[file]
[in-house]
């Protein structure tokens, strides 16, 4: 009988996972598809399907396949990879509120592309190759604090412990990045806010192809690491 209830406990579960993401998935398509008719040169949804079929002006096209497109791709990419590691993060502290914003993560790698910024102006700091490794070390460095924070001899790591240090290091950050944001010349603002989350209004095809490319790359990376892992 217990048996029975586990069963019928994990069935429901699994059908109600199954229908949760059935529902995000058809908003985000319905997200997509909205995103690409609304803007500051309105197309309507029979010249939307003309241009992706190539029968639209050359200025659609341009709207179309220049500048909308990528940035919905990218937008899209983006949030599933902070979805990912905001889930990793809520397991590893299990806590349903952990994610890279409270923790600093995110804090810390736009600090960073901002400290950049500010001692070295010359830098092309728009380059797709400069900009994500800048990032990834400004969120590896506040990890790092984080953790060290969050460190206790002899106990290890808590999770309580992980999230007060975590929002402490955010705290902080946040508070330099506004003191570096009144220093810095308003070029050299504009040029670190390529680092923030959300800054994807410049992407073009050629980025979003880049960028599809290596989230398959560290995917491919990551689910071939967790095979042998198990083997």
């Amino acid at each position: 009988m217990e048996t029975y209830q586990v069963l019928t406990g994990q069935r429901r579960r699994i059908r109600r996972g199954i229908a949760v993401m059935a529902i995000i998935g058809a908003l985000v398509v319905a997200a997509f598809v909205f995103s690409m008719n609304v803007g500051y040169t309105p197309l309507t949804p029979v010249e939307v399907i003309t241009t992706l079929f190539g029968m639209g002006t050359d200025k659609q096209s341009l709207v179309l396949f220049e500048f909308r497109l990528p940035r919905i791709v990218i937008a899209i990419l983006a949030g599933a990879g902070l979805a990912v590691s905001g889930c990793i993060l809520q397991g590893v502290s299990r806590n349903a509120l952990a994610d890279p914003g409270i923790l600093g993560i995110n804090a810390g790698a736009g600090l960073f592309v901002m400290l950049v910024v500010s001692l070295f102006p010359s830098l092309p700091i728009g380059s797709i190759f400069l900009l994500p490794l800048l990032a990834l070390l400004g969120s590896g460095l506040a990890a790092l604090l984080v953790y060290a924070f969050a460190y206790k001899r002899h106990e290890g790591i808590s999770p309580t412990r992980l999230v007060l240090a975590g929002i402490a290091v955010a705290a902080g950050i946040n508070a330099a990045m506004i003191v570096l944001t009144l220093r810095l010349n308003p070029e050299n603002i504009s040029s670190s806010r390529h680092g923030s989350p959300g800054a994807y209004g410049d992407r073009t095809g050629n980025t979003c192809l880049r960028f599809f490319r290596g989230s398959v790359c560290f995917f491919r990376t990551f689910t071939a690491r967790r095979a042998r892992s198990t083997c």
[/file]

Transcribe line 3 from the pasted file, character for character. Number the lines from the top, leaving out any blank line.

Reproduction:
């Amino acid at each position: 009988m217990e048996t029975y209830q586990v069963l019928t406990g994990q069935r429901r579960r699994i059908r109600r996972g199954i229908a949760v993401m059935a529902i995000i998935g058809a908003l985000v398509v319905a997200a997509f598809v909205f995103s690409m008719n609304v803007g500051y040169t309105p197309l309507t949804p029979v010249e939307v399907i003309t241009t992706l079929f190539g029968m639209g002006t050359d200025k659609q096209s341009l709207v179309l396949f220049e500048f909308r497109l990528p940035r919905i791709v990218i937008a899209i990419l983006a949030g599933a990879g902070l979805a990912v590691s905001g889930c990793i993060l809520q397991g590893v502290s299990r806590n349903a509120l952990a994610d890279p914003g409270i923790l600093g993560i995110n804090a810390g790698a736009g600090l960073f592309v901002m400290l950049v910024v500010s001692l070295f102006p010359s830098l092309p700091i728009g380059s797709i190759f400069l900009l994500p490794l800048l990032a990834l070390l400004g969120s590896g460095l506040a990890a790092l604090l984080v953790y060290a924070f969050a460190y206790k001899r002899h106990e290890g790591i808590s999770p309580t412990r992980l999230v007060l240090a975590g929002i402490a290091v955010a705290a902080g950050i946040n508070a330099a990045m506004i003191v570096l944001t009144l220093r810095l010349n308003p070029e050299n603002i504009s040029s670190s806010r390529h680092g923030s989350p959300g800054a994807y209004g410049d992407r073009t095809g050629n980025t979003c192809l880049r960028f599809f490319r290596g989230s398959v790359c560290f995917f491919r990376t990551f689910t071939a690491r967790r095979a042998r892992s198990t083997c």